A few samplings of how the writers choose to poke fun at Middle Ages standbys? The description of Courtney’s traditional pageboy haircut as looking like, “The head of a penis,” for one. Or when Fabious begs that Thadeous, “Come be gay with me and father,” to which Thadeous replies snidely, “I don’t want to be gay with you.” Better yet, Fabious’ declaration to his party, “Let us drink ‘til thine asses are drunk.” But best of all, the adolescent awe in which our heroes approach battle – cringing in the presence of gore, yelling “Face!” after a big kill, and making masturbatory motions over dead bodies. This ain’t your Ridley Scott-helmed Robin Hood.

In fact, director David Gordon Green surely deserves much of the credit for the relationships he fosters between his actors, and the improvisation they clearly contribute to each scene. Your Highness mirrors the quirky bonds of his Pineapple Express characters, introducing us to their respective weird little worlds, unveiling additional drama when they’re faced with duress. The rivalry of Fabious and Thadeous is perfectly bottled in a number of key scenes – a playful sword fight early on, where Fabious proves superior and Thadeous reacts with infantile lower lip-pouting; a moment when the brothers “prophesize” with the Wise Wizard by getting righteously high, proving that there are circumstances under which Thadeous can best his brother (Fabious goes haywire after one toke, and Thadeous smirks, “Handle your shit, please”); or a clash between the two that leaves Thadeous sullenly divulging, “Everyone in the kingdom wants to suck your dick – nobody wants to suck mine!”

And then there’s Portman. Her undeniable spark with McBride can be summarized in three lines of dialogue, when Thadeous holds Isabel at bay with his sword. Thadeous asks, “Do you feel that tiny prick in your back?” Her saucy response: “Is that your cock?” He rebuffs, “No, but I’ll gladly penetrate you with it.” Portman casually drops trou in one scene, heartily delivers lines like, “It’s my legacy to stop anyone who wants to fuck to make dragons,” and speaks of her desire to avenge her brothers as a “burning” in her “beaver.” Oh, hey, Academy – this is your Oscar-winning actress, she’s going full-on camp in a way that even Darren Aronofsky couldn’t storyboard, and it’s terribly refreshing.

And you’ll probably catch yourself smugly flashing back to beloved Mel Brooks comedies at key moments. Deschanel gets her singing scene, but it’s less “written in the contract” and more “Amy Yasbeck as Maid Marian crooning in the bath” – especially when Franco joins her in delightfully ear-shattering off-key harmony. There’s also a Spaceballs-esque “combing the desert” scene involving a group of knights tracking a party by sniffing dirt. Your Highness no doubt harkens back to Mel Brooks fare, but employs verbal assault in the place of Brooks’ trademark physical comedy.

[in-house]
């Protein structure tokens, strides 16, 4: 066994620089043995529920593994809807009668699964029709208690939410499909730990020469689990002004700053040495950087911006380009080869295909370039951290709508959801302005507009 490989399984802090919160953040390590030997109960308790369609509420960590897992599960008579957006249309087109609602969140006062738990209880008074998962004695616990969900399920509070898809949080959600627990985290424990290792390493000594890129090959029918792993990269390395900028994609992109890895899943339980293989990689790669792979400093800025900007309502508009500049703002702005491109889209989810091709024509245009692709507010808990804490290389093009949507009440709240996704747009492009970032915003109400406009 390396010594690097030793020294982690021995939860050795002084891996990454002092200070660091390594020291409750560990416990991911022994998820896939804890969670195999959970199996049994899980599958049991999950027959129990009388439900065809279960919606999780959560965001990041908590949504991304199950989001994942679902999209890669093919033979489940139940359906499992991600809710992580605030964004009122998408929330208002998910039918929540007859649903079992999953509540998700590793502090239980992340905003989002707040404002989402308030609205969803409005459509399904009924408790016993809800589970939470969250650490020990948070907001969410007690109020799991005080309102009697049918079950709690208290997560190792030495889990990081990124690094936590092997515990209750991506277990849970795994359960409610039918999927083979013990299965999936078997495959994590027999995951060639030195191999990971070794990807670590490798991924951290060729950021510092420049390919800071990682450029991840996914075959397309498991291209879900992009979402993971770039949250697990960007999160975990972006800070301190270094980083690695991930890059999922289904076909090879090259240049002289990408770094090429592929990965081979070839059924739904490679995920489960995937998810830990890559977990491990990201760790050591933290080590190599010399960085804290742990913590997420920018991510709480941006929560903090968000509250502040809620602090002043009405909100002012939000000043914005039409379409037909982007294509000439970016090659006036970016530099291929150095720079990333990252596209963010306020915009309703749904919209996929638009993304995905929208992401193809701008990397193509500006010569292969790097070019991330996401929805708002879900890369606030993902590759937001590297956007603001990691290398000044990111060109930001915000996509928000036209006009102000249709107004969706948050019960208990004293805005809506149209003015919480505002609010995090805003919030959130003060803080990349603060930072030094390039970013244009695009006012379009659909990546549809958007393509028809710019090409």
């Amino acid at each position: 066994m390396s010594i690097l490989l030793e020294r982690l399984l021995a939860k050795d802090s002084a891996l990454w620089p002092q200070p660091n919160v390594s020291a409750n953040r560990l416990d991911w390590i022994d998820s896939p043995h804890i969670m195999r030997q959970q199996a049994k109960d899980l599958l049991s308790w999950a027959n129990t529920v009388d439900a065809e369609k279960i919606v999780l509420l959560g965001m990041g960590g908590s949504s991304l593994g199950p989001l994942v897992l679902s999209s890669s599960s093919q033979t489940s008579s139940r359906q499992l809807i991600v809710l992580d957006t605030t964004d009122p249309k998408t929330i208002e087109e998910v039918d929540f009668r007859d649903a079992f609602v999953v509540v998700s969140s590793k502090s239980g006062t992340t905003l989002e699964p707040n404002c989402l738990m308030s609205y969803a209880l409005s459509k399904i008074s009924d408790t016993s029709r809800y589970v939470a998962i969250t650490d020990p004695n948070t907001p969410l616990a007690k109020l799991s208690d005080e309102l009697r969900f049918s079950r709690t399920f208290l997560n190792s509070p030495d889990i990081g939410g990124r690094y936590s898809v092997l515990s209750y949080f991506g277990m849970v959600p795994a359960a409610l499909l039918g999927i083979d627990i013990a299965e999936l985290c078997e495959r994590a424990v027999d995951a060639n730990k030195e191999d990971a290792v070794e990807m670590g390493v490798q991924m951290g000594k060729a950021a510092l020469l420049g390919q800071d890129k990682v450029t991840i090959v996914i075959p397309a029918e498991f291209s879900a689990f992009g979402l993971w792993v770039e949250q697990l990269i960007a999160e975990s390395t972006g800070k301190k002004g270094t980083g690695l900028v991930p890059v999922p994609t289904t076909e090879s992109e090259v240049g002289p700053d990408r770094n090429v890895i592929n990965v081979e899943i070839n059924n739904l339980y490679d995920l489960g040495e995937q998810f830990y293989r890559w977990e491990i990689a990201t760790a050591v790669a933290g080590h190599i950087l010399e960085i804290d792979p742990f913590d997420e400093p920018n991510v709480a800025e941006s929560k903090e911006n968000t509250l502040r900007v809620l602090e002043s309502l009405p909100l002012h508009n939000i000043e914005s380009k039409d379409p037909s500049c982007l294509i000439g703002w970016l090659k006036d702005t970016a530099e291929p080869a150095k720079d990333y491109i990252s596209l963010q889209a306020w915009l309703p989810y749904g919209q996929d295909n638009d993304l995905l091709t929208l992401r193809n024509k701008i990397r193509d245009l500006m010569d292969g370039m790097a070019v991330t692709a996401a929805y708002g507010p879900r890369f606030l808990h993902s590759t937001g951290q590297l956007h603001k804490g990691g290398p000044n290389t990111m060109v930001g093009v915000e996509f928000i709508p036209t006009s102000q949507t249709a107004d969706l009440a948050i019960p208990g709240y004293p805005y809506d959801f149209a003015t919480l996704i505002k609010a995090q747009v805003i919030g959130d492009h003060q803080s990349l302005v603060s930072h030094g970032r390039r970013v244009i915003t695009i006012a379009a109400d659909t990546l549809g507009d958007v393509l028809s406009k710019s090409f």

Lastly, lest you still remain unconvinced of the unmanned train that is this zany narrative, I’d be remiss not to mention that there’s a scene involving a minotaur with a gargantuan erection. I say no more.

If you haven’t seen Eastbound & Down, I implore you to watch a couple of episodes before you buy a ticket to this movie. If McBride and Best’s expletive-laden, blatantly sexist, fratboy-esque dialogue makes your skin crawl, you’ll find yourself shifting uncomfortably through the 102-minute duration of the flick, mired by an onslaught of penis and bedroom humor. This flick is resolutely for the fans – its appeal is not for everyone, but if you find the writing duo’s prior works palatable, Your Highness is a feast of the unbridled male psyche that you’ll savor. Heck, you’ll probably feel inspired to lick your lips seductively after doing so.

Your Highness opens Friday nationwide.

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Comments

  • TinyDancer

    Will it be as good as the comic it is based on?

  • http://twitter.com/seanpphillips Sean Phillips

    The comic is a prequel, written and drawn after the movie was made.

  • TinyDancer

    So what’s the comics connection?

  • http://www.spinoffonline.com Kevin Melrose

    Outside of the comic-book prequel? There isn’t one.